An Outcomes-Based Model To Evaluate The Impact Of Practice Guidelines For The Management Of Neutropenia Associated With Bone Marrow Transplantation

2.50
Hdl Handle:
http://hdl.handle.net/10755/163777
Category:
Abstract
Type:
Presentation
Title:
An Outcomes-Based Model To Evaluate The Impact Of Practice Guidelines For The Management Of Neutropenia Associated With Bone Marrow Transplantation
Author(s):
Davitt, Margaret
Author Details:
Margaret Davitt, Pennsylvania State University, The Milton S. Hershey Medical Center, Hershey, Pennsylvania, USA, email: mdavitt@psu.edu
Abstract:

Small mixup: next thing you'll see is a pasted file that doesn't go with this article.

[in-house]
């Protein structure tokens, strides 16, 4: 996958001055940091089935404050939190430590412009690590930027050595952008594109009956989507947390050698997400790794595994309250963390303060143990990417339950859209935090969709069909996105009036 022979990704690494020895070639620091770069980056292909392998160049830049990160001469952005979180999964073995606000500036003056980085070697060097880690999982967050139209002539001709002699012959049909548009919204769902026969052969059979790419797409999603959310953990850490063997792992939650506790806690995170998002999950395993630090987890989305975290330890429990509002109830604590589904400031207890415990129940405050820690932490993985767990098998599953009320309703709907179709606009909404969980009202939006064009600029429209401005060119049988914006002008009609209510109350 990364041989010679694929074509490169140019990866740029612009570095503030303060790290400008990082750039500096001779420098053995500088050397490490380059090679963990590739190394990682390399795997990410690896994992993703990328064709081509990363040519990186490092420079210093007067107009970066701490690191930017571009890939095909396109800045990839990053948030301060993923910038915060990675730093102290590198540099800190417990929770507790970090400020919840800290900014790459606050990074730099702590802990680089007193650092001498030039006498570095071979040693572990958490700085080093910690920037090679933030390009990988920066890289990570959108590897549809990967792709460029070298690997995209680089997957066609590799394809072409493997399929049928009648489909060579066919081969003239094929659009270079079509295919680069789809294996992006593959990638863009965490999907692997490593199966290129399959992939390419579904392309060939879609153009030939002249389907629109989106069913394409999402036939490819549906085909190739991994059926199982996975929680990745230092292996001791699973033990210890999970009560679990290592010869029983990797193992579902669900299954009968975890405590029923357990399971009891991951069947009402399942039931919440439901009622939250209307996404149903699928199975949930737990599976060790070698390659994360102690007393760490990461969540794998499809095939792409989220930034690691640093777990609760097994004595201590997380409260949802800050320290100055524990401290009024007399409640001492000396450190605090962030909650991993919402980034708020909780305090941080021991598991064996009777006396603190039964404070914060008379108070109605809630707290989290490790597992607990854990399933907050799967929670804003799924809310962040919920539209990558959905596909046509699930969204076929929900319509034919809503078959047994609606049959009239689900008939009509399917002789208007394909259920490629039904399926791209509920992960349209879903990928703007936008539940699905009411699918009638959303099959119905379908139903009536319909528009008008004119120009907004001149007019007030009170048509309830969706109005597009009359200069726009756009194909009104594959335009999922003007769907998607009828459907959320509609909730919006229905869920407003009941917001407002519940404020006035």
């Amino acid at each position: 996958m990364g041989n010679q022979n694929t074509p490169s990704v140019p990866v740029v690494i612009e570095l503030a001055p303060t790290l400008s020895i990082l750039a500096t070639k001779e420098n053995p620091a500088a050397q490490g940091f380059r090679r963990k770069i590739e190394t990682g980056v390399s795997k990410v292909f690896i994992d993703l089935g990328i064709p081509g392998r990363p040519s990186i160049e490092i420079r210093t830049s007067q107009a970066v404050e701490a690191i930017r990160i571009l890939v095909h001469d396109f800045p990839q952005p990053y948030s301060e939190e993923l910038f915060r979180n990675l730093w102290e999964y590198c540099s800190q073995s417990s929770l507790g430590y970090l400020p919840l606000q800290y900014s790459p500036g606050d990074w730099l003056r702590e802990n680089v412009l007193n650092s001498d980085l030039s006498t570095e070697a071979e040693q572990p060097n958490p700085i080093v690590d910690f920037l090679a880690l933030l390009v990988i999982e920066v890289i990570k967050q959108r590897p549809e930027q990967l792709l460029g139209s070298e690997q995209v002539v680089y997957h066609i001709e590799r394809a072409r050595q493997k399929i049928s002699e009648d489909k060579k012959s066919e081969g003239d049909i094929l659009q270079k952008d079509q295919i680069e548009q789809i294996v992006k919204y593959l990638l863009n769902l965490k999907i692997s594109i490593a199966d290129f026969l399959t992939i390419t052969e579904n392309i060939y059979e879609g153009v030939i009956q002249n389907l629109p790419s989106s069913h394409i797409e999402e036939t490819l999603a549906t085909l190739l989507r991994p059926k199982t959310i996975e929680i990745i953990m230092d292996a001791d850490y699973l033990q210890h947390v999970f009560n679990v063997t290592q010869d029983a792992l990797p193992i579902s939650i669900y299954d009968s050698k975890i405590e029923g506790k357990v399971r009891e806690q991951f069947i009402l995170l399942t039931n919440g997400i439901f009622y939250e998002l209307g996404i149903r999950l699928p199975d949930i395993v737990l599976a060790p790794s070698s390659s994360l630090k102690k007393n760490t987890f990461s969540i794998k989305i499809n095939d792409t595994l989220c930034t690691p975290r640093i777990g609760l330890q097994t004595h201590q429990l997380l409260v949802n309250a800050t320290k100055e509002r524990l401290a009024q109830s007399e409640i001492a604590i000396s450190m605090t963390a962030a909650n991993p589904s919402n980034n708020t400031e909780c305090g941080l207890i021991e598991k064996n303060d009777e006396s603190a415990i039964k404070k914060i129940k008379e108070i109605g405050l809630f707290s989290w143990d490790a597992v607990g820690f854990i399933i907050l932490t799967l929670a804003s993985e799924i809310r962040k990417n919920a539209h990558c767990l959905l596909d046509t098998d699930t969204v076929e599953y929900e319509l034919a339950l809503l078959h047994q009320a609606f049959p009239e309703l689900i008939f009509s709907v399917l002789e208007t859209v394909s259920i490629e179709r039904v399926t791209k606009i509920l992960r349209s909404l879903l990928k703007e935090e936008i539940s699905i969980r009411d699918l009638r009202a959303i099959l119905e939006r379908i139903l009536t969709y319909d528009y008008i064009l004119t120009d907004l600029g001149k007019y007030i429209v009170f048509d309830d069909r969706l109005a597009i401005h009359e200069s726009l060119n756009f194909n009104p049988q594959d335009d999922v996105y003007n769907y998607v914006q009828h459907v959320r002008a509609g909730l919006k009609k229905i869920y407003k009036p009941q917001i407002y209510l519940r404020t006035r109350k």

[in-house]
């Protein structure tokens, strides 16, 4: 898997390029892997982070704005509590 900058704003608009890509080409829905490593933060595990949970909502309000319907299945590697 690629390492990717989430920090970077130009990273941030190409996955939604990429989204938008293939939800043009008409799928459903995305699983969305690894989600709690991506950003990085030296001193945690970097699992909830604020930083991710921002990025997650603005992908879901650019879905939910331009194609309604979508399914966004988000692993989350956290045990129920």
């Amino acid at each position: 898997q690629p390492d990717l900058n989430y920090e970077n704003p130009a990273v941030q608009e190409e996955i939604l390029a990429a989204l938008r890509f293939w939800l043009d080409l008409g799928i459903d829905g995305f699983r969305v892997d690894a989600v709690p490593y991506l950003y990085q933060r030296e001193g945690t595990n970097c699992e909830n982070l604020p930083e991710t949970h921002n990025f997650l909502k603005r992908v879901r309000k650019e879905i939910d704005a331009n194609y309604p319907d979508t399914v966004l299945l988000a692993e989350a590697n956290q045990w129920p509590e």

Purpose: To evaluate the impact of interdisciplinary evidence- and consensus-based practice guidelines for the assessment and management of neutropenia associated with peripheral blood stem cell transplant (PBSCT). Specific Aims: To outline decision-making criteria for managing neutropenic febrile episodes associated with PBSCT and to monitor outcomes to ensure quality and efficiency of patient care. Framework: A model that included patient outcomes and measures of institutional efficiency guided this work. Methods: Through an interdisciplinary process, a comprehensive clinical algorithm was developed to assess and treat neutropenia associated with PSCBT. Data were collected from 18 patients undergoing PBSCT in the pre-guideline phase (July 1998 to April 1999) and 19 patients during the development and implementation of the guidelines (May 1999 to February 2000). Target outcomes included the number of blood cultures, charges for anti-infective therapy, total pharmacy charges and length of hospitalization. All financial data from the fiscal year 99 were adjusted using a 3.4% inflation rate. A retrospective review of medical records was conducted for six patients randomly selected from each group. Comparisons were performed on the number of febrile days, febrile episodes, blood cultures associated with febrile episodes and days that absolute neutrophil count (ANC) remained < 500/uI. Results and conclusions: During the development and implementation phase of the clinical algorithm, the average number of blood cultures obtained during hospitalization decreased by 32% (11.5 +/- 8.3, n=18 vs. 7.8 +/- 4.5, n=19). This translated into savings of about $213.00 per patient. More cost efficient administration of anti-infective therapy was evident by a 26% reduction in charges ($2,880 +/- $1520 vs. $2,143 +/- $1118). There was no appreciable difference in the overall length of hospitalization (19.6 +/- 2.8 vs. 18.4 +/- 1.3). The average number of febrile days (days temperature > 38.3 C) decreased by 68% (7.3 +/- 7.8, n=6 vs. 2.3 +/- 2.2, n=6), which was attributed to more appropriate anti-infective therapy initiated earlier. The average number of febrile episodes was also markedly decreased (64%) even though the number of days that the ANC remained below 500/uI was very similar for both groups. Implications for nursing practice and knowledge development for nursing practice: Neutropenia is a serious and transient outcome of bone marrow transplantation. Interdisciplinary clinical algorithms that incorporate evidence- and consensus-based information define "best practices" which serve as the basis for guiding nursing assessment and interventions. Recent evidence suggests that the process for developing clinical care guidelines, such as algorithms, is an important determinant in practitioner acceptance and adherence to these practice guidelines; however, only a few published reports actually document their impact on patient care outcomes.